Monday, May 28, 2012

Specialization and Spontaneous Order - more lessons for Obama

Perhaps it would have been more appropriate to have written this on July 4, rather than on Memorial Day. But you can’t argue with inspiration.

July 4 commemorates that date in the year of 1776, the date we pick to mark the Declaration of Independence and the launching of the grand and noble American experiment that is still playing out. It so happens that 1776 is also the year of publication of Adam Smith’s famous book, An Inquiry into the Nature and Causes of the Wealth of Nations, more commonly known simply as The Wealth of Nations.

It is not really an accident that these two works are so close in timing. They share a common intellectual tradition, the ideas of English liberalism that were ”in the air” – and had been around for at least a hundred years dating back at least to the works of John Locke and the other contributors to the English natural-law tradition. For the first time in human history all individuals are seen as possessing certain basic rights, simply by virtue of being human, the same rights regardless of their station in life. Ironically, for most of human history these rights were far from “self-evident.” But the American Revolution, and the essence of the Constitution that followed, was predicated upon them – the rights to life, liberty and property - even though amended by Benjamin Franklin to read “the pursuit of happiness.” What is the connection?

Adam Smith’s work affirmed that secure individual rights to property were absolutely necessary for a nation to prosper – a key to the wealth of nations – and thus to the pursuit of happiness.  And every infringement of that individual right, however small, is an impediment to the attainment of that ideal. There are two essential ideas in Smith’s work, that together fully explain the how this works.

The first is the idea that productivity is the result of a the division of labor – specialization, leading to an improvement in knowledge, skills, expertise, etc. that enhance production and lead to the introduction of new and improved methods and products. But this division of labor has to be organized. People have to decide what to do and how to do it, and their plans and actions needs to dovetail with those of many others upon whom they depend. How is this “proper” division of labor to be coordinated? As explained in my previous post, this is the function of the market process, that system of natural property rights that results in voluntary production and exchange on the basis of market-established prices that act as both incentives and signals to do the “right thing.” So, it is not from the benevolence of the butcher that we get our meat, but from his attention to his own self-interest in the pursuit of profit. He is led by an invisible hand to provide us with the meat that within his specialized ability to produce. Coordination is not organized, it emerges spontaneously – it is a spontaneous order.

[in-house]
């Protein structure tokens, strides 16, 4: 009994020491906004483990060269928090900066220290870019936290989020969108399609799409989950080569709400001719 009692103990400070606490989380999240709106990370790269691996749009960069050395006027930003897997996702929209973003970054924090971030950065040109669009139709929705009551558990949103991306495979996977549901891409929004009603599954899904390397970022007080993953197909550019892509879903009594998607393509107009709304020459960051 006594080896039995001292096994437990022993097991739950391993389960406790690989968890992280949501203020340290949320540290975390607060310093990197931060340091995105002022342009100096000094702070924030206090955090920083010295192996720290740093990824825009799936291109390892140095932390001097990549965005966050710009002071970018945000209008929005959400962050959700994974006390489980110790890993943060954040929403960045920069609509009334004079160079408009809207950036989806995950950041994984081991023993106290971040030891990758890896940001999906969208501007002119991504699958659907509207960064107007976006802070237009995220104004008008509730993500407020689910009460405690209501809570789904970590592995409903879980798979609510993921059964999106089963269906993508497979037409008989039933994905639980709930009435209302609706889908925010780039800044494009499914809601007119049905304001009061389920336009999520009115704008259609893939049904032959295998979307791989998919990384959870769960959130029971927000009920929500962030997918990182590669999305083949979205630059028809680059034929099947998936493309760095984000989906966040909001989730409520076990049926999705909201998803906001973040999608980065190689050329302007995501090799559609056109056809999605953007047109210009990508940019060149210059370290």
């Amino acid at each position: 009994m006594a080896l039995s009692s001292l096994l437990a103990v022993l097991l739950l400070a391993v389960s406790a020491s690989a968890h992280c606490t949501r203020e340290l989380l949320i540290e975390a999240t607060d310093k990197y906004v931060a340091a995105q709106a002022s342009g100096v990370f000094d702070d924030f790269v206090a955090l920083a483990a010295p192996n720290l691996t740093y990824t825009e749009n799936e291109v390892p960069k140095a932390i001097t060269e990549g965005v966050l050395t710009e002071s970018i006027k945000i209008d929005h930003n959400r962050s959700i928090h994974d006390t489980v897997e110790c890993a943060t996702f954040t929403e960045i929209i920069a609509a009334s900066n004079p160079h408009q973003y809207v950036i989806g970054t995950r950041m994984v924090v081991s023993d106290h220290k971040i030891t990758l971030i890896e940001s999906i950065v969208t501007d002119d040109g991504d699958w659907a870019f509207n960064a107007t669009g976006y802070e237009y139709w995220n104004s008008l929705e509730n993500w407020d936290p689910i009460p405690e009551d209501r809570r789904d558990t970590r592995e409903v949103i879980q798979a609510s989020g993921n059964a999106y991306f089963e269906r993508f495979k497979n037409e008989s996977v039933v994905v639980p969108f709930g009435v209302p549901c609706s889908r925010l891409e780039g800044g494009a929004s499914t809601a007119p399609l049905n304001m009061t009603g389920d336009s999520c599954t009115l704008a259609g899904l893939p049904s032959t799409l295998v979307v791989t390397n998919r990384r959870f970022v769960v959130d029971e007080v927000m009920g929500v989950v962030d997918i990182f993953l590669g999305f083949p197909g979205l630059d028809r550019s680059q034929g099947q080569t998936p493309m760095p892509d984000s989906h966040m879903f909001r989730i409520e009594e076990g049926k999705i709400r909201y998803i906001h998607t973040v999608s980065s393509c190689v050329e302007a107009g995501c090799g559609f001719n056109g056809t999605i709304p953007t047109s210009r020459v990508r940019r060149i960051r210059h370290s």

The invisible hand and the division of labor together provide a basic understanding of how the market systems works – when it is allowed to work. It is not perfect. The world is not, and will never be, perfect. People make mistakes, lots of them. The pursuit of profits brings both profits and losses. But, overall, this is the best, the only, system that is consistent with national prosperity, with the escape from the poverty that was the common plight of most people in the world prior to the modern era, and is still the plight of billions.

Like the Declaration of Independence, Adam Smith’s Wealth of Nations, reads as fresh today as the day it was written A great thinker and communicator, Adam Smith’s message is one that all national leaders should take to heart, including those of the nation whose founding documents were based on it. 

Friday, May 25, 2012

Profit maximization 101.

From yesterday's WSJ op-ed by Professor Paul Rubin: "In justifying his attacks on Bain Capital, President Obama argues that 'profit maximization' might be an appropriate goal for a private-equity firm, but not for more general public policy. This argument ignores one of the most basic premises of economics."

Don't you have to know any basic economics to become a lawyer, never mind teach constitutional law at the University of Chicago?! I mean everyone should know basically how markets work in order to give us what we want. Shouldn't they?